One of the statements of esoteric psychology explains that ordinarily, a human being is fragmented, namely it hasn’t a unified “I” developed in itself, but a whole of different and often contradictory little “I’s”. This condition is called fragmentation of personality. To simplify this statement to the highest degree, what we usually perceive as ourselves is false personality – it’s not who/what we really are.
For an individual who begins to seek in this field, this could seem a rough statement: how is it possible? All what I perceive about myself, feel, think, my considerations, my points of view… all this, is not real? It’s not me? Very difficult to digest, even for the most open- minded.
But, at the end, we still perceive ourselves, we still know ourselves to exist. That’s a fact, that is our experience, and it would be impossible if we were only an illusion. This means that, beyond all illusion, there’s something more that can be, and it’s experienced by ourselves as an individual “me”.
What do we feel about ourselves? What is the “sense of self” we perceive when we think about ourselves? There’s a word that’s in vogue in these times and that, even if used in various ways and for various purposes, is applied to this experience, which is remarkable: Oneness. Indeed, if properly intended, it can be used to point to just this sense of self and this experience, to the concept of unity- oneness.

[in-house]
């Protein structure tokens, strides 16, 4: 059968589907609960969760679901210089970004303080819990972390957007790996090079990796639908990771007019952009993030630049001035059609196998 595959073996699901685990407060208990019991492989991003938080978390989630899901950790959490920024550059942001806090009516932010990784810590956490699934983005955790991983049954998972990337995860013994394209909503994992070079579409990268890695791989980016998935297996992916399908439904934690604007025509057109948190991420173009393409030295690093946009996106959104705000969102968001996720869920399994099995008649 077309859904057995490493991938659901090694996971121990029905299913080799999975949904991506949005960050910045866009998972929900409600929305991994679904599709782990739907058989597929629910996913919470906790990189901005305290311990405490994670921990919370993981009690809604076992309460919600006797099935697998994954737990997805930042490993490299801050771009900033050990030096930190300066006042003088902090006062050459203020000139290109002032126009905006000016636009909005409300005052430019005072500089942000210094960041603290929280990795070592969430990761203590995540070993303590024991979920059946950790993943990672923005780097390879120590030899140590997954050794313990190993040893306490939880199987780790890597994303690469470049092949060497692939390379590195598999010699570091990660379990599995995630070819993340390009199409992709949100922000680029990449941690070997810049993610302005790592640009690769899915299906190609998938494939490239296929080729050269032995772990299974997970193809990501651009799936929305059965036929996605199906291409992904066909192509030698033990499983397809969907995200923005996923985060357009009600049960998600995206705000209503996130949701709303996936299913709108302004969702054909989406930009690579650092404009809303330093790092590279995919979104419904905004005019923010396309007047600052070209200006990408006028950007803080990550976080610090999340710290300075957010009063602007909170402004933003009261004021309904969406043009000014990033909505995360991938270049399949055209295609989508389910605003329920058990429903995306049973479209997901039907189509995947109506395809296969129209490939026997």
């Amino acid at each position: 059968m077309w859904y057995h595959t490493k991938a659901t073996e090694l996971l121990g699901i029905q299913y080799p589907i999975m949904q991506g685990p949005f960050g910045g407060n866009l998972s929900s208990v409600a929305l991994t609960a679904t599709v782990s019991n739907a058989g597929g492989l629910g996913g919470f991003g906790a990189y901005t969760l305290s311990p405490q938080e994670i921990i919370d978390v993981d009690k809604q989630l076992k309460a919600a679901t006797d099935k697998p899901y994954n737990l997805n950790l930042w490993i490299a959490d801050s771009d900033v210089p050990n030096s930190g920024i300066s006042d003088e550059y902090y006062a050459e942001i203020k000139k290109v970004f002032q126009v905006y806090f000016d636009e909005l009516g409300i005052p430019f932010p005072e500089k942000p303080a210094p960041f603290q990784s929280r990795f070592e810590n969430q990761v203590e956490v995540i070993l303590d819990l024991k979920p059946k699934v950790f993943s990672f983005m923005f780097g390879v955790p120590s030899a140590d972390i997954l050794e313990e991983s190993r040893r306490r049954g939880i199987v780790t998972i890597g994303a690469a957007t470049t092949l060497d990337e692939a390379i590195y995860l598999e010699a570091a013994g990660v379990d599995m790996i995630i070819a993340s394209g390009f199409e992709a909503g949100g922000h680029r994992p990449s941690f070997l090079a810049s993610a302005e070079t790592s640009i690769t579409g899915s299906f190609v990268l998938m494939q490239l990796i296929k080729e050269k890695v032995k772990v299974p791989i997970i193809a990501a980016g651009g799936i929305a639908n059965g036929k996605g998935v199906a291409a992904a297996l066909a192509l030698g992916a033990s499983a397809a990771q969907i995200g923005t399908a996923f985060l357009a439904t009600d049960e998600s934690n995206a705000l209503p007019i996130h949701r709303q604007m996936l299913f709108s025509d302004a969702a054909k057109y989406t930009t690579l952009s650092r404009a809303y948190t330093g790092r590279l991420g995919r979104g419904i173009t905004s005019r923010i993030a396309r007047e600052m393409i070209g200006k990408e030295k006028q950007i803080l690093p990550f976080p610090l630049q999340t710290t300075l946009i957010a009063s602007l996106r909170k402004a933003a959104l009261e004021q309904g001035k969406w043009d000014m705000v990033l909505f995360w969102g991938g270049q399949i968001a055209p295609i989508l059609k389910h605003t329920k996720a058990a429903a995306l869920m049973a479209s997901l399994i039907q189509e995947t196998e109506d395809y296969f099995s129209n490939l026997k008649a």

In fact, the real sense of self doesn’t come to pass through a concept read in a book, but through unity, such as it has been taught by all the ancient and modern paths towards an effective, and not illusory self- realization.
Presence, self- remembering, power of the Now…. above all terms, everyone of us should be one, just one, such as one is our body. But it’s not so: there is always, even in the best of cases, at least a dozen of “ourselves” which coexist inside of us at the same time. There’s no permanent center of gravity within us able to maintain a state of unity. We are susceptible to change states of mind, emotions, and ideas every moment, nevermind if we notice or admit this, it happens, denying us to experience ourselves as a unity – and this is a pity.
There’s a part of the famous Ouspensky book, “In Search for the Miraculous” that, from the first time I read it, grasped my attention because, more than any other word written in this book, it expressed the condition of dispersion in which people usually live. I would like to quote this excerpt. Try to feel it, not just read with your eyes and mind:
‘I was once walking along the Liteiny towards the Nevsky, and in spite of all my efforts I was unable to keep my attention on self-remembering. The noise, movement, everything distracted me. Every minute I lost the thread of attention, found it again, and then lost it again. At last I felt a kind of ridiculous irritation with myself and I turned into the street on the left having firmly decided to keep my attention on the fact that I would remember myself at least for some time, at any rate until I reached the following street. I reached the Nadejdinskaya without losing the thread of attention except, perhaps, for short moments. Then I again turned towards the Nevsky realizing that, in quiet streets, it was easier for me not to lose the line of thought and wishing therefore to test myself in more noisy streets. I reached the Nevsky still remembering myself, and was already beginning to experience the strange emotional state of inner peace and confidence which comes after great efforts of this kind. Just round the corner on the Nevsky was a tobacconist’s shop where they made my cigarettes. Still remembering myself I thought I would call there and order some cigarettes.’